These three quotes seem to pretty much sum up Team Obama's wonderful, wonderful attitude towards this election:
The campaign has an almost mystical confidence in sophisticated technology and in its organization, assets that only matter in a razor-tight race. Further, these other strategists say, the Obama camp is no more justified in its belief that this campaign is like a rerun -- with the uniforms changed -- of 2004, when a shakily popular Republican president won re-election, than it would be to believe that 2012 is a reprise of 1980, when an incumbent president was thrown out for non-performance.
Any outreach by Obama’s Chicago acolytes to hear out these arguments is limited and superficial.
- Albert Hunt, Bloomberg, "The Obama Campaign Needs an Intervention"
This is [Vogue editor Anna] Wintour’s second campaign working as an Obama bundler, those well-connected and highly motivated wranglers of cash for political candidates. Her latest effort for the president came on Thursday evening at a 50-person, $40,000-a-plate dinner she co-hosted at the West Village town house of Sarah Jessica Parker.
During a question-and-answer session with Mr. Obama, Ms. Wintour had command of the room.
- Jeremy W Peters, New York Times, "Power Is Always in Vogue"
Obama campaign spokesman Ben LaBolt suggested to Luke Russert on MSNBC Monday that the campaign has no plans to rejigger its messaging, despite recent criticism of its tactics from within the Democratic party.
"Well, it will come as no surprise to you, Luke, we don't believe the presidential elections are determined by the ups and downs of the weekly cable news cycle," LaBolt said.
The three attitudes reinforce each other. Bloomberg's telling us that Obama's re-election campaign has decided to reproduce for the general election in 2012 the mechanistic strategy that won them the Democratic primary in 2008*. The New York Times is telling us that the administration is going to be heavily - heavily - leaning on people like Wintour to fund his campaign**. And Politico is telling us that Barack Obama's team thinks that they've got a winning strategy.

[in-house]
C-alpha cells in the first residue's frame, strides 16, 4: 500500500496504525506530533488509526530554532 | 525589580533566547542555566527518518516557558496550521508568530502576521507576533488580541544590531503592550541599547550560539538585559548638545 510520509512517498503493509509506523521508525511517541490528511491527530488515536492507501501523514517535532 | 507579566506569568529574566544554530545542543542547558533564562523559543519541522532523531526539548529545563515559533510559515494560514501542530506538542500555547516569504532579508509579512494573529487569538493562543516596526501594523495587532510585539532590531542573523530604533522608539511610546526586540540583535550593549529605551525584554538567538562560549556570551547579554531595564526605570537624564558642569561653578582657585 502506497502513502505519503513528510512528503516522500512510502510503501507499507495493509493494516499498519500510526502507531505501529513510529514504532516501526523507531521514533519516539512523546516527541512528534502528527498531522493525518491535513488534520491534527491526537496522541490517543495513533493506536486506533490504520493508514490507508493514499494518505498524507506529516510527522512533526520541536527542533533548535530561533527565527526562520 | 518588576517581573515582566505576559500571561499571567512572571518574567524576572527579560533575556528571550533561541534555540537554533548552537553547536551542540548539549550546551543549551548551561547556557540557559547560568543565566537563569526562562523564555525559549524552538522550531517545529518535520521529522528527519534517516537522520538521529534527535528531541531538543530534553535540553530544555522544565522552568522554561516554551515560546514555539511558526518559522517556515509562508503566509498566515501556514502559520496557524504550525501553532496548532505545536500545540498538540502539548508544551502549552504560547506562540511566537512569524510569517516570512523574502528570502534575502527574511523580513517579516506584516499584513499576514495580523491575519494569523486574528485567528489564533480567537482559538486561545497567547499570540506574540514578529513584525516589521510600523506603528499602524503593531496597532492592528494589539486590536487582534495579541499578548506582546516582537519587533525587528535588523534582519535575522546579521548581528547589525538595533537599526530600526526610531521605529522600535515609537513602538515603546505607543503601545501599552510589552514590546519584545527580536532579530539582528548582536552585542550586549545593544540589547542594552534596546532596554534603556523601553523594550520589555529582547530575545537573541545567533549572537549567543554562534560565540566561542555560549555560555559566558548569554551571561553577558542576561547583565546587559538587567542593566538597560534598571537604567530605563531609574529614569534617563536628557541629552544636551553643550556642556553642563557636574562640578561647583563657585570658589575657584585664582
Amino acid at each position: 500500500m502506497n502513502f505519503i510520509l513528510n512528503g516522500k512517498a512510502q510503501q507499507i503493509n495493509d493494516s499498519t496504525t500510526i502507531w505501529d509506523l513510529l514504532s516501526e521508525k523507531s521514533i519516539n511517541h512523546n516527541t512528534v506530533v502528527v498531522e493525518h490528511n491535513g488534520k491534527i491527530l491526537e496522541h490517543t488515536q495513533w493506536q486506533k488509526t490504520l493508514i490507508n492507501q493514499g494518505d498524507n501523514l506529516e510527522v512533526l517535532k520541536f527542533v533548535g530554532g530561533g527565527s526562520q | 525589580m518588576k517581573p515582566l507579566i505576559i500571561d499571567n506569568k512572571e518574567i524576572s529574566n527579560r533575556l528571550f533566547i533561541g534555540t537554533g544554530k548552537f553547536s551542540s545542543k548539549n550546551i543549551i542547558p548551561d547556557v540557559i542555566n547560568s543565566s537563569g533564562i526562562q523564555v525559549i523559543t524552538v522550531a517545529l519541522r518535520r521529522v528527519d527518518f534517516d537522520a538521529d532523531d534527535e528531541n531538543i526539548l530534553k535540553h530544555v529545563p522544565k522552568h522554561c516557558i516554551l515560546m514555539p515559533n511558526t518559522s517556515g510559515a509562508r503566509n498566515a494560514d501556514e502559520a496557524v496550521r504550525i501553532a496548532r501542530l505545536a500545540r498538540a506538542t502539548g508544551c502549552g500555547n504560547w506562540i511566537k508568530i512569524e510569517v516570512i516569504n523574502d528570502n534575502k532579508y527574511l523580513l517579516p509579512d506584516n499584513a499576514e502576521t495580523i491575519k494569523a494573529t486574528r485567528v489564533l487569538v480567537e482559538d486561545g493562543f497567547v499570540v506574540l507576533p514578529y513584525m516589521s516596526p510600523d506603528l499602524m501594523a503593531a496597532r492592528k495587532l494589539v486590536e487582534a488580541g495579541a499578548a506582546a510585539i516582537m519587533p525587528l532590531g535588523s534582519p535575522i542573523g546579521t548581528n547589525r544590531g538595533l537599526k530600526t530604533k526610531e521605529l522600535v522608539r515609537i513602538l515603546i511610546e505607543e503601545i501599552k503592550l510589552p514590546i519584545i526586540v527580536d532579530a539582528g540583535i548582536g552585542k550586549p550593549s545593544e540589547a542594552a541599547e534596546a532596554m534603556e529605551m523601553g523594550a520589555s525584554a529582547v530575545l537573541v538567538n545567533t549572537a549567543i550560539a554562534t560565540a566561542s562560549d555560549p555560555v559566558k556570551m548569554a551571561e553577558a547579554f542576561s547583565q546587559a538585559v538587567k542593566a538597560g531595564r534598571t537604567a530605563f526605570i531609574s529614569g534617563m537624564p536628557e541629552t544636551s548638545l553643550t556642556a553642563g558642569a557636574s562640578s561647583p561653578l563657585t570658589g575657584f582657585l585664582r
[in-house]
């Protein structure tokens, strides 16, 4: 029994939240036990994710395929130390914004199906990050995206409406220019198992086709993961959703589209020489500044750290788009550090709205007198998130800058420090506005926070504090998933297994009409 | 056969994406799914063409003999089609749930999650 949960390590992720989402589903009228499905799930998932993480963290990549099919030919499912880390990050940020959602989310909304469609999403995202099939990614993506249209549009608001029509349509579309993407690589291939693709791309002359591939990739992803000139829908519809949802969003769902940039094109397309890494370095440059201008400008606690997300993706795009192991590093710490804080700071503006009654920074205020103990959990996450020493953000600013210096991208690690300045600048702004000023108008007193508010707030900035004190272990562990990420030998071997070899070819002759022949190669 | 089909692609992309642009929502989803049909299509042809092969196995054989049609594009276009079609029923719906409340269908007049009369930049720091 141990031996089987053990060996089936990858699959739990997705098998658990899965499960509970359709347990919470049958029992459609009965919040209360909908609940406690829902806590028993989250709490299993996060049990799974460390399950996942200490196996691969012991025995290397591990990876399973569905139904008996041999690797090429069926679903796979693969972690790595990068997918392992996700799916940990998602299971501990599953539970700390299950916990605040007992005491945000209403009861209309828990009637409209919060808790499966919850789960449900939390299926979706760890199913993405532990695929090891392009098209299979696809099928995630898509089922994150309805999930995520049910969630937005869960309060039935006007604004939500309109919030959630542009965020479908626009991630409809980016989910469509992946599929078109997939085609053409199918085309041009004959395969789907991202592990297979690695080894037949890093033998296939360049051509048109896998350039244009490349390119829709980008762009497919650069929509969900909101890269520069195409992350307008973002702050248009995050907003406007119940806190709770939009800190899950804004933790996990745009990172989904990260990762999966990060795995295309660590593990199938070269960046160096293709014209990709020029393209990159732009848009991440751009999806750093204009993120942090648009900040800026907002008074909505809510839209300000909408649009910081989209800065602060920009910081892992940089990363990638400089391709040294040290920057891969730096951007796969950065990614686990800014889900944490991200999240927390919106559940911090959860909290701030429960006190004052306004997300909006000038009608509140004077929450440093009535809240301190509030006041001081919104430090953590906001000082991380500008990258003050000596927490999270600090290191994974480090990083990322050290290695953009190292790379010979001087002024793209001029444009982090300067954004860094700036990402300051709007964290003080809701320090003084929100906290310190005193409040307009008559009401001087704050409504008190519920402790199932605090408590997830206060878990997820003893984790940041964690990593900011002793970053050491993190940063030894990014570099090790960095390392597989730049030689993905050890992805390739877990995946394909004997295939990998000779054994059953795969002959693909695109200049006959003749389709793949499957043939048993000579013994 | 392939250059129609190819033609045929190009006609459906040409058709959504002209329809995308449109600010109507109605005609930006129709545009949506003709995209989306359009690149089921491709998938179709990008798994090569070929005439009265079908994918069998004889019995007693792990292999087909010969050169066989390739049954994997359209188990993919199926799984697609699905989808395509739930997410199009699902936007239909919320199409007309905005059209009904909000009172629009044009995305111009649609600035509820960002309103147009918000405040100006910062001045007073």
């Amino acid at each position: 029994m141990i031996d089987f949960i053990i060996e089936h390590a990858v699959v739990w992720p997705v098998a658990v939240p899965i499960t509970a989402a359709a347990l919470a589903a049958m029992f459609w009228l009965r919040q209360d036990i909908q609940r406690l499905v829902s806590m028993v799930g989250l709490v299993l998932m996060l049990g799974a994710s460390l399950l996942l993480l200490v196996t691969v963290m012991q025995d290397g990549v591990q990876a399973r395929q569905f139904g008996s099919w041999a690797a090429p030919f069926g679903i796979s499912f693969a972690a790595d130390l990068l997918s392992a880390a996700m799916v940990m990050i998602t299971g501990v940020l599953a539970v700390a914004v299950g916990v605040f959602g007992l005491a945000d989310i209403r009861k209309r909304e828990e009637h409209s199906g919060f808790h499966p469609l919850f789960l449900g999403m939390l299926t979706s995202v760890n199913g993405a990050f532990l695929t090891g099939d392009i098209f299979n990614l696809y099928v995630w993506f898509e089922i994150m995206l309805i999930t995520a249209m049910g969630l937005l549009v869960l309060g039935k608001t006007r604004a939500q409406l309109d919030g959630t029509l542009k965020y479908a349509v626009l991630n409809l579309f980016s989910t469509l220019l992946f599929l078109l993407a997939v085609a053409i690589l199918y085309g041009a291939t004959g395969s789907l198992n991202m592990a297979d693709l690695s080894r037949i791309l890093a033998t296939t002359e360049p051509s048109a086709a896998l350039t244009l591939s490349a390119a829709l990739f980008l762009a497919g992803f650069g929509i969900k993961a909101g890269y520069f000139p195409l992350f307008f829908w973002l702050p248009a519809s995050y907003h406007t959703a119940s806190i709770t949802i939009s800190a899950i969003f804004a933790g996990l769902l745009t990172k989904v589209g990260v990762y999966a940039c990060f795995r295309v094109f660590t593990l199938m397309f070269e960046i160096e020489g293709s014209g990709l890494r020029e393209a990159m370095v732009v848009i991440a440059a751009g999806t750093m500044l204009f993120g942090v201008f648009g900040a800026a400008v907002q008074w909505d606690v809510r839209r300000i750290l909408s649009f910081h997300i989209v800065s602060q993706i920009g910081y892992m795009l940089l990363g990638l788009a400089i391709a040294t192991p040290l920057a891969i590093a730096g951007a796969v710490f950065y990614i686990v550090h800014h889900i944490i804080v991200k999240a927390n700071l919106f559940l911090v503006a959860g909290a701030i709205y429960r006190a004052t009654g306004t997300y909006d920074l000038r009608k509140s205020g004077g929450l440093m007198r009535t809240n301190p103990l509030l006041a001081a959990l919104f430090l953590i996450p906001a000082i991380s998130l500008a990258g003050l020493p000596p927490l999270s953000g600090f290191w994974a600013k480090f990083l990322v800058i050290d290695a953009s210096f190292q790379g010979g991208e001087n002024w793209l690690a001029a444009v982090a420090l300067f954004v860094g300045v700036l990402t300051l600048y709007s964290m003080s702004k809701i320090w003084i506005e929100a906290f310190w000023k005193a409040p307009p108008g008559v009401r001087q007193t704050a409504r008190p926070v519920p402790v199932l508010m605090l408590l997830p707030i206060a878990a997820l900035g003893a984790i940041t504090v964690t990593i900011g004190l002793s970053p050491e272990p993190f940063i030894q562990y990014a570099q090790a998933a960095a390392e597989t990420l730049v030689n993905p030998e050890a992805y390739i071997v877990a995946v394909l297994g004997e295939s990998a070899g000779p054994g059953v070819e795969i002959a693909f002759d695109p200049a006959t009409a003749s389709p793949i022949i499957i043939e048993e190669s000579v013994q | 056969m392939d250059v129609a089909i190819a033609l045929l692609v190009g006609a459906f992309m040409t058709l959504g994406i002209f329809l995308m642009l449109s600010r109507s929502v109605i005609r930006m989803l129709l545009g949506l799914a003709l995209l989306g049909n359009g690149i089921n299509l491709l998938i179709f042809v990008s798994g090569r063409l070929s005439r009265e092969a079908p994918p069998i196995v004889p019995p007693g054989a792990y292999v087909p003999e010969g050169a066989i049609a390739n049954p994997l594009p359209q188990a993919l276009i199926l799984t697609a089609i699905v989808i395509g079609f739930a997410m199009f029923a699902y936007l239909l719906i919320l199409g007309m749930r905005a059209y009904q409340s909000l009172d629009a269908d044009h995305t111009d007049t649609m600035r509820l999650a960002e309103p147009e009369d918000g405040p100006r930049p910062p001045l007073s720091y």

Well, obviously you won't run a campaign a particular way unless you think that running it that way gives you the best chance for victory; still... well. The aforementioned mechanistic technique was designed to take advantage of quirks, low-participation realities, and/or loopholes in the Democratic primary process. None of those actually exist in the general election. You either win a majority of the popular vote per state, or you do not. And... Anna Wintour is not an effective spokeswoman when it comes to influencing the wide swath of voters in what Wintour undoubtedly thinks of being 'flyover country.' Finally... just because something worked against John McCain - a candidate whose aggregate generated enthusiasm over the whole campaign has already been surpassed by Mitt Romney, and it's not even July yet - does not mean that it'll work on anybody else.
Which is why I called all of this "wonderful." We have a ways to go yet on this election, but I like my political opponents to be fat, dumb, and sloppy. I particularly like it when they're arrogant, too; it adds to the flavor.
Moe Lane (crosspost)
*I know that Bloomberg said '2004,' but '04 was a natsec election. There was never a chance in perdition that the American people were going to switch to a peace candidate in the middle of a war.
**As witnessed by the fact that a prudent campaign would have dropped that fundraiser, once the mocking started. You don't let somebody cut a campaign ad like this for you if you can possibly help it.